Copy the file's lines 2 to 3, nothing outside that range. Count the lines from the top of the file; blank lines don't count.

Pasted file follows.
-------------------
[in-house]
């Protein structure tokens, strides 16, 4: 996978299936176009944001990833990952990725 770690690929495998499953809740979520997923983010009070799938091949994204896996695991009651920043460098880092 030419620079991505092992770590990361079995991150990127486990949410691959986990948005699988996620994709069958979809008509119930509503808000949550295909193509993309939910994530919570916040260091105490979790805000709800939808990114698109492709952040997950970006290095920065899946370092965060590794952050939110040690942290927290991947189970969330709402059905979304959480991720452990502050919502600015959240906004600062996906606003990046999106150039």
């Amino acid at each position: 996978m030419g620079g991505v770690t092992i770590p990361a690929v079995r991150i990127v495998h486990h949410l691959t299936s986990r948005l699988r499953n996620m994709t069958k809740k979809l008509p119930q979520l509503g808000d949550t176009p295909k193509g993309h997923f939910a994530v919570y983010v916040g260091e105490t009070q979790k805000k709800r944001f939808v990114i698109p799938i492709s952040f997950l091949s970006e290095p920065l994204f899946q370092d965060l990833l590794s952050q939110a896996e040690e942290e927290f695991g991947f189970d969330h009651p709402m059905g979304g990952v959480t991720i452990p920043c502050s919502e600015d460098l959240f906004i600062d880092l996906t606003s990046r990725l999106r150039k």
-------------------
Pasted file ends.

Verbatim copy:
């Protein structure tokens, strides 16, 4: 996978299936176009944001990833990952990725 770690690929495998499953809740979520997923983010009070799938091949994204896996695991009651920043460098880092 030419620079991505092992770590990361079995991150990127486990949410691959986990948005699988996620994709069958979809008509119930509503808000949550295909193509993309939910994530919570916040260091105490979790805000709800939808990114698109492709952040997950970006290095920065899946370092965060590794952050939110040690942290927290991947189970969330709402059905979304959480991720452990502050919502600015959240906004600062996906606003990046999106150039």
């Amino acid at each position: 996978m030419g620079g991505v770690t092992i770590p990361a690929v079995r991150i990127v495998h486990h949410l691959t299936s986990r948005l699988r499953n996620m994709t069958k809740k979809l008509p119930q979520l509503g808000d949550t176009p295909k193509g993309h997923f939910a994530v919570y983010v916040g260091e105490t009070q979790k805000k709800r944001f939808v990114i698109p799938i492709s952040f997950l091949s970006e290095p920065l994204f899946q370092d965060l990833l590794s952050q939110a896996e040690e942290e927290f695991g991947f189970d969330h009651p709402m059905g979304g990952v959480t991720i452990p920043c502050s919502e600015d460098l959240f906004i600062d880092l996906t606003s990046r990725l999106r150039k």